The clickscreen introduced a first-pass element of choice that allowed a patron to direct the interaction. It also changed the way we fielded questions; instead of being referred to a kiosk-specific account, calls were now directed to the Ask a Librarian account staffed at the reference desk. To better manage the kiosk remotely, I installed desktop control software that allowed me to monitor and triage most issues from my own computer. These changes drastically reduced staff dissatisfaction with the librarian-in-the-box model, which had proven itself cumbersome, uncomfortable, and not at all akin to the desk experience. It also resulted in far fewer walk-up reference interactions, indicating that, however problematic it might have been, the constant-call method with the more formal kiosk was indeed eye-catching and understood by many as a digital service point.

After we moved to the makeshift touchscreen, were also able to gauge kiosk use with Web analytics–each time a user clicked an option, it was tracked as a page hit. This confirmed that while the map, contacts, and hours functions were used with regularity, few patrons clicked the “Ask a Librarian” link (which we already knew through low question volume). It had become apparent that we had mis-assessed popular Skype use as well as the desire for library services via VoIP. When I reflect on the hard-knock learning aspects of the kiosk experience, the most important element of our enlightenment slope was in recognizing the critical necessity of researching the habits and preferences of our users prior to creating new technology initiatives. In order to better anticipate the reception of the services we designed, we needed to understand (a) what social media and other tools our students were actually using, and (b) if they would use those tools in educational library, or research contexts.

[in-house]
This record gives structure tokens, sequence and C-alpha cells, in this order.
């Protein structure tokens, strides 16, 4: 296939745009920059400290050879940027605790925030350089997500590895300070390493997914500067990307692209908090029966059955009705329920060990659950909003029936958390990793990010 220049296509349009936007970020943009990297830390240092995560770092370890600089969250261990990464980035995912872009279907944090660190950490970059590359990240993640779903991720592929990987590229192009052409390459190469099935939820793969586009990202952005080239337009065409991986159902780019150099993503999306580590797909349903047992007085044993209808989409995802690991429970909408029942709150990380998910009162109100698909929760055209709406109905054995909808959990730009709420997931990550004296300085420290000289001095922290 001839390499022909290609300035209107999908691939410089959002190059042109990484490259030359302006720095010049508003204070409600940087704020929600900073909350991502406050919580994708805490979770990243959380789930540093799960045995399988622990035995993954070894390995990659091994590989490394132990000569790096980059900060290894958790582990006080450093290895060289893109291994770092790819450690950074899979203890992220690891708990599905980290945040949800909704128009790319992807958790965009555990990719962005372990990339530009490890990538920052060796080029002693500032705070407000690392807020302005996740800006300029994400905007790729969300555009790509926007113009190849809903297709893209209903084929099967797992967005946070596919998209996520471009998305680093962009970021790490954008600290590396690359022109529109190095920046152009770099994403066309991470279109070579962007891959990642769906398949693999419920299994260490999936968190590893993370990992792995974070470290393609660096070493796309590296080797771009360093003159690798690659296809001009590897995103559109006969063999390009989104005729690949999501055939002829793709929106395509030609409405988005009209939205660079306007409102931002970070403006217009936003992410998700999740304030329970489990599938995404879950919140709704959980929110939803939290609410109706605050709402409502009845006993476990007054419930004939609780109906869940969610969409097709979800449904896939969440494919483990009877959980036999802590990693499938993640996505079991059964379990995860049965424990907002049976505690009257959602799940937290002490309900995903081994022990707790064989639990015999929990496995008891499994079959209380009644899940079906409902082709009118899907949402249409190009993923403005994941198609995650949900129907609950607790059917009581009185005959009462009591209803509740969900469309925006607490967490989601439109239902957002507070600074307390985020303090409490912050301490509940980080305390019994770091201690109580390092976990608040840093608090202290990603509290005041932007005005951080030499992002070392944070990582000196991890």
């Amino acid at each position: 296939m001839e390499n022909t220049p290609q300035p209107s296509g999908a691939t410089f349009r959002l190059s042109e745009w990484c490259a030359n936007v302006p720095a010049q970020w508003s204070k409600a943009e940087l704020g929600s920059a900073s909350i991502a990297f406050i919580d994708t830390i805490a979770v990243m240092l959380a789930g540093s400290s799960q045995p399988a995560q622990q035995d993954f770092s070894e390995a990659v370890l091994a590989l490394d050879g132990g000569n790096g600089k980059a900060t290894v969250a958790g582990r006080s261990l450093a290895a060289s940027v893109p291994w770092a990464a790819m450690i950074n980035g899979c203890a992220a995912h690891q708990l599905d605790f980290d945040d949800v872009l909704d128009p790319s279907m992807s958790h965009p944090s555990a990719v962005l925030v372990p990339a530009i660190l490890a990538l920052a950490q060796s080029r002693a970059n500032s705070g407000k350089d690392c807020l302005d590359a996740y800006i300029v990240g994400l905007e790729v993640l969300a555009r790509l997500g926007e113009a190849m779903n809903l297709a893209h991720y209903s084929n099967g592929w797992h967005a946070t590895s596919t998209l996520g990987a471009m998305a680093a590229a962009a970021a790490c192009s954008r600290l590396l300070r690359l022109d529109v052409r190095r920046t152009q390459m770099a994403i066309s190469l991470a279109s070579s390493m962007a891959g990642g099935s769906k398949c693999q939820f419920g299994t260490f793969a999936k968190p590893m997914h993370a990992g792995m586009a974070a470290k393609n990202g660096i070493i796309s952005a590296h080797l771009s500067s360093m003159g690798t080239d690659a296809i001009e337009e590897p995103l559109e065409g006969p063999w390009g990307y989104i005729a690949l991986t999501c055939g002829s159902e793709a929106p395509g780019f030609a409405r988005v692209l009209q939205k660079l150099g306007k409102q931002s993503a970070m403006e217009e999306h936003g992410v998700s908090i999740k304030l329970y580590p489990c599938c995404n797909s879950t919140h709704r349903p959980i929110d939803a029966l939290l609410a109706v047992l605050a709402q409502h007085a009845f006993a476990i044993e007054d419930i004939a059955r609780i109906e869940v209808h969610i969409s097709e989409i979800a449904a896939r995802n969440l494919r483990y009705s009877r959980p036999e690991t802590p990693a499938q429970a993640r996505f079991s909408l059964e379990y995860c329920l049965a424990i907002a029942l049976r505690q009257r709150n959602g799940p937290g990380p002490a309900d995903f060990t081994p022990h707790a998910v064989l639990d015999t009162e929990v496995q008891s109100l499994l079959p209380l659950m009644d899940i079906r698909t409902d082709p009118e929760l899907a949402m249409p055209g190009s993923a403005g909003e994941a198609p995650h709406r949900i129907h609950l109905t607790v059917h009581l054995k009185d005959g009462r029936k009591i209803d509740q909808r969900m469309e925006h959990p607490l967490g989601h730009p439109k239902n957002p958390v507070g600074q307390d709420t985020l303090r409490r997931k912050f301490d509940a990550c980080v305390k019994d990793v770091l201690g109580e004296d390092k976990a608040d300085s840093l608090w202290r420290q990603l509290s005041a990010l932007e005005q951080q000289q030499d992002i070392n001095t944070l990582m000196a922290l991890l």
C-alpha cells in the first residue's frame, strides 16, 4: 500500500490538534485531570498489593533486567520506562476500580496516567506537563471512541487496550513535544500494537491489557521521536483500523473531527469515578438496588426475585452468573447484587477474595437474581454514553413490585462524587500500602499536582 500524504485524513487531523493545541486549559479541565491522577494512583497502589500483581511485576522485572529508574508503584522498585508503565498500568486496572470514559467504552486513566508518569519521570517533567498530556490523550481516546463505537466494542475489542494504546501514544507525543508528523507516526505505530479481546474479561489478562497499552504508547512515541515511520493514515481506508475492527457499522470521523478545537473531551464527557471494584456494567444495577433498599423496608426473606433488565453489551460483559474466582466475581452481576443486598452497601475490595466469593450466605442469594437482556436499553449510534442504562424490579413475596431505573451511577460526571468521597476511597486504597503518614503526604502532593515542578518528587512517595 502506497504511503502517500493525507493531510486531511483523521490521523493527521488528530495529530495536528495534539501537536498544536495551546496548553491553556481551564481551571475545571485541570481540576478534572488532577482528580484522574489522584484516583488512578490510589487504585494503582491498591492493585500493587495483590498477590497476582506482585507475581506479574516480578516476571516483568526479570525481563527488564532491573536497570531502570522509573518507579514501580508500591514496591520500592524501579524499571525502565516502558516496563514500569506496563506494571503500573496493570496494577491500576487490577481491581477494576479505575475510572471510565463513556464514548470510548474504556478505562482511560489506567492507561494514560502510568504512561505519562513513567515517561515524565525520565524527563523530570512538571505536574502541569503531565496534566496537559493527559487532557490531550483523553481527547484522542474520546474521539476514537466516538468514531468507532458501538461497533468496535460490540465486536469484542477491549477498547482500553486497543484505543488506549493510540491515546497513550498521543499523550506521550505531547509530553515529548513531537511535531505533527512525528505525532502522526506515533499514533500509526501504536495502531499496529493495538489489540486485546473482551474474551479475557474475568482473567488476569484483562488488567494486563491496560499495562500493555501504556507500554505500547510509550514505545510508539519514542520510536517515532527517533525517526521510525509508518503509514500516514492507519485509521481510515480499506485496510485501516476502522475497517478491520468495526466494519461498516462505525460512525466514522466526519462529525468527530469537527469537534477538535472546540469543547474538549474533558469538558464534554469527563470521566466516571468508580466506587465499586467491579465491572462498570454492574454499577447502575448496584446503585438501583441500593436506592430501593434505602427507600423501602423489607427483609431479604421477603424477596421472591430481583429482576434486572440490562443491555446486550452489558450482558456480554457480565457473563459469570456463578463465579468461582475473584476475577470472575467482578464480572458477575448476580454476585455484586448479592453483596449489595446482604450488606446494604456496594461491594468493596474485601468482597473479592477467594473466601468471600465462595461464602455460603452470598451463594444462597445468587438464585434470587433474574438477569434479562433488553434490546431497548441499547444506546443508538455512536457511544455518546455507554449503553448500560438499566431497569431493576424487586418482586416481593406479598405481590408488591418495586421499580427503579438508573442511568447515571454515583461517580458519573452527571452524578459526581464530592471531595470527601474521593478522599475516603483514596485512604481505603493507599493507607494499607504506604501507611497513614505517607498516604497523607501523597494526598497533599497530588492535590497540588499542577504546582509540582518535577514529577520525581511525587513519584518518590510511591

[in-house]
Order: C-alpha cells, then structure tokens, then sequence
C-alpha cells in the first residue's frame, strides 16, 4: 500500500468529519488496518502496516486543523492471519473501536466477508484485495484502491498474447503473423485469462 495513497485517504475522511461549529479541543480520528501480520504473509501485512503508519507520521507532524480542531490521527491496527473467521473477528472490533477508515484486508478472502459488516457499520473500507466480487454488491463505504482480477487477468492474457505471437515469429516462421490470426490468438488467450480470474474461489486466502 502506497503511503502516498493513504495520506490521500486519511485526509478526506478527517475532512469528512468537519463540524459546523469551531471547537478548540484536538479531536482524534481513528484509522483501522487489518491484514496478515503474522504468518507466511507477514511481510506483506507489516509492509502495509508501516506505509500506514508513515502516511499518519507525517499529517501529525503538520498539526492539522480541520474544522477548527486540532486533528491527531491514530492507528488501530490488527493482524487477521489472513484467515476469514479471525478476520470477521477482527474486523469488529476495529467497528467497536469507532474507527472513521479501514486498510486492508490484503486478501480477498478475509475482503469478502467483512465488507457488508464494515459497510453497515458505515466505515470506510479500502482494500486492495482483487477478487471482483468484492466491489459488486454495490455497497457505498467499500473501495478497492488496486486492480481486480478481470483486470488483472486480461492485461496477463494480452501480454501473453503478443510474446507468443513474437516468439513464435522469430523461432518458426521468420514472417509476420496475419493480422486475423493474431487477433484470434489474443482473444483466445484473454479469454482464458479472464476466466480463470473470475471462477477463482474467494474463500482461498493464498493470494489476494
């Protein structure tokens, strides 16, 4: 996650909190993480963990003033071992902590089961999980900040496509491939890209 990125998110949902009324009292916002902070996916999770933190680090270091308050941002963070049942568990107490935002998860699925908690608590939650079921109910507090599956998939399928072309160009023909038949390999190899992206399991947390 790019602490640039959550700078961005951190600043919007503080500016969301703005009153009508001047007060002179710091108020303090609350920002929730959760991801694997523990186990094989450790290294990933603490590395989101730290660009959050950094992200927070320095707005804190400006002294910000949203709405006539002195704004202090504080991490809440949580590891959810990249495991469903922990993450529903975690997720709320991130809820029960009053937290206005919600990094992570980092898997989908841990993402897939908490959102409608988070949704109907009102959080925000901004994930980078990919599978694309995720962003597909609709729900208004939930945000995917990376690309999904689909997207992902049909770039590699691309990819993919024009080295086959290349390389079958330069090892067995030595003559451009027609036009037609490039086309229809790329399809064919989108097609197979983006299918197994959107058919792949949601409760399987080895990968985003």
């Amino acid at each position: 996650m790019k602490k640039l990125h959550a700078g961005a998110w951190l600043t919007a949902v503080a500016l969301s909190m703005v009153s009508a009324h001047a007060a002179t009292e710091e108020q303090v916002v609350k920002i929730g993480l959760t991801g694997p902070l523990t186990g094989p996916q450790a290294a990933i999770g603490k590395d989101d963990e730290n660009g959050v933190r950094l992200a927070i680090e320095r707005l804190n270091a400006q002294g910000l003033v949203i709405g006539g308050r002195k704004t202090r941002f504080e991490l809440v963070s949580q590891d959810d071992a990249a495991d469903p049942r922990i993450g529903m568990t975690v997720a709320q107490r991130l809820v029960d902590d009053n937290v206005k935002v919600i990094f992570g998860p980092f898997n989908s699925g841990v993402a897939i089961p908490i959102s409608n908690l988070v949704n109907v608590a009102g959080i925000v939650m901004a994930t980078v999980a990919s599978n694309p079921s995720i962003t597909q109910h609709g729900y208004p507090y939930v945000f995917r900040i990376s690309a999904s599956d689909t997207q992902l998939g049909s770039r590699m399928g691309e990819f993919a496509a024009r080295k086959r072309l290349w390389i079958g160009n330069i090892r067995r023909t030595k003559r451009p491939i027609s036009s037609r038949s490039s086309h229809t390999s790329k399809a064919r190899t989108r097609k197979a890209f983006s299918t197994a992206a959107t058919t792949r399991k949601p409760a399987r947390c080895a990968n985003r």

In response to this need we conducted a large-scale technology and library environmental scan in early 2008 (I describe our research approach and findings in Informing Innovation: Tracking Student Interest in Emerging Library Technologies at Ohio University).6 In regards to VoIP, the results were clear: some students used Skype for personal reasons and indicated that they might contact a librarian for information help, but not to the extent that we had originally expected.7 A few other campuses have conducted scans based on the template Informing Innovation survey instrument since 2009, and report similarly modest interest in Skype services. Ann Roselle, a librarian at Phoenix College, notes that 81 percent of 444 students surveyed reported never using Web calling applications, and among those who did, about 30 percent indicated they would be likely to contact a librarian for assistance.8 Ellie Collier, Reference Librarian at Austin Community College, at conducted a similar survey among their campuses and found that only 16 percent of student respondents (N = 1000) used Skype on a weekly basis, and only 4 percent indicated that they would be interested in contacting the library (compared to 24 percent of Facebook users).9